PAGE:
Glossary of Legal Terms – J
Joint Custody: An arrangement where parents who do not live together share the upbringing of a child. Joint custody can be joint legal custody (both parents have a say in decisions affecting the child) joint physical custody (the child spends a significant amount of time with both parents) or, very rarely, both.
Joint Property: Property which is owned by two or more corporations or persons
Joint Tenancy: A way for two or more people to share ownership of property or other real estate. When two or more people own property as joint tenants and one owner dies, the other owners automatically own the deceased owner’s share. Because of this right of survivorship, a will is not required to transfer the property; it goes directly to the surviving joint tenants without the delay and costs of probate.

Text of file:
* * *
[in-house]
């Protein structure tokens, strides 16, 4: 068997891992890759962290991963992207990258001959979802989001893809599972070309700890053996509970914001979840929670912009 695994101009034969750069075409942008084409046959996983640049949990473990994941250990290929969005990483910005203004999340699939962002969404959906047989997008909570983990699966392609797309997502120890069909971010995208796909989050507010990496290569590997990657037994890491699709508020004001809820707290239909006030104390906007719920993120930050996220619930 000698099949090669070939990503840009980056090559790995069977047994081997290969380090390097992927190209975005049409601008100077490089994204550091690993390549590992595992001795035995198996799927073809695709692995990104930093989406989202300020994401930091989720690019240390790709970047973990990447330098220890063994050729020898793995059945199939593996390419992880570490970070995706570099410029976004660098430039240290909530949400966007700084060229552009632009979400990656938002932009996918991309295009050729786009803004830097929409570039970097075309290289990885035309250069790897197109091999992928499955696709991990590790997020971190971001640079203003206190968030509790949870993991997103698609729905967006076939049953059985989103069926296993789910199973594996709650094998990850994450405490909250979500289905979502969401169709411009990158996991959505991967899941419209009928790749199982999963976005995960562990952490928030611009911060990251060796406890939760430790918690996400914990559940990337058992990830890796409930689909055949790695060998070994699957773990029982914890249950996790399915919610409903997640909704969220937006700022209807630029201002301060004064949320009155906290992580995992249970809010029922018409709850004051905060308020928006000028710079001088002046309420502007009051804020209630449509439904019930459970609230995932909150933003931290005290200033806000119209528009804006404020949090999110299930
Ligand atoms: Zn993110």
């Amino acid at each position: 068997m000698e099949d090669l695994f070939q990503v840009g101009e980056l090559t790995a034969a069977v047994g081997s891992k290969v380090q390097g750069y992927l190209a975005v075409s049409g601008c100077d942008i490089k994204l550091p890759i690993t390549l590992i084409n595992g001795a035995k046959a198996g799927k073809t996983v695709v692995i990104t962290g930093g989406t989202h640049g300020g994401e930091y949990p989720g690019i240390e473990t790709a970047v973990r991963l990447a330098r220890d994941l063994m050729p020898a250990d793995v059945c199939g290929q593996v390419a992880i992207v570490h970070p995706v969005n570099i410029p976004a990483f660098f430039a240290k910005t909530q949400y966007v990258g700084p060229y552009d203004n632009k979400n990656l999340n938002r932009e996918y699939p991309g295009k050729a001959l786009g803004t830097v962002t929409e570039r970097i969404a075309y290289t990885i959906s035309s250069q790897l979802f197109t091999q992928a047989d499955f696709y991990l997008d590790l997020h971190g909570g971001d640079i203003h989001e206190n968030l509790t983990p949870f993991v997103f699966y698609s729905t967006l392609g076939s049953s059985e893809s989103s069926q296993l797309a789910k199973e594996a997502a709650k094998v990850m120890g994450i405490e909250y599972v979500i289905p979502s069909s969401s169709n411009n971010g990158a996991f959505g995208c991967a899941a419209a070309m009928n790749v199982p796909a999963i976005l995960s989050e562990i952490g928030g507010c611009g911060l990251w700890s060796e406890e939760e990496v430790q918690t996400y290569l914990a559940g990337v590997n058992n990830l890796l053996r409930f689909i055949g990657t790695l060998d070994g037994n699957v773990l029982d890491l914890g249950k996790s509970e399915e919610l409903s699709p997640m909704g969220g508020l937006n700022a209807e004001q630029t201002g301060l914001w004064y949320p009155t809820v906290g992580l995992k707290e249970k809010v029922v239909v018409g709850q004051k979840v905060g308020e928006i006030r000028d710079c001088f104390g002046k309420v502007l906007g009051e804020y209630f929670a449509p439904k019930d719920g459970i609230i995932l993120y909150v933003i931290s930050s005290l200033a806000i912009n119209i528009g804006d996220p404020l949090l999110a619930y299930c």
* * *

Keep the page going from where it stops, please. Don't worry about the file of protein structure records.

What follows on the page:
Joint Work: A collaboration between two or more authors whereby their contributions are joined into a single cohesive work. Each of the authors of a joint work has equal rights to register and enforce the copyright, regardless of how their shares in the work are divided.
Judgement: A final court ruling resolving the key questions or disputes in a lawsuit which determines the rights and obligations of the opposing parties.
Jurisdiction: The extent of the authoritive power of the court to rule upon certain issues in certain areas.
Jurisprudence: The philosophy or science of law ; a sytem of laws.
Juror: A person who serves on a jury. Lists of potential jurors are obtained from sources such as electoral rolls and department of motor vehicles’ lists. Employers are prohibited from discriminating against employees who are called for jury duty–that is, they cannot demote or fire an employee for serving.
Jury: A group of people who are selected to apply the law, as stated by the judge, to the facts of a case and render a decision, called the verdict. Traditionally, a jury is made up of 12 people who have to arrive at a unanimous decision.
Justice of the Peace: A community member whose duties include: administering oaths, take statutory declarations and affirmations.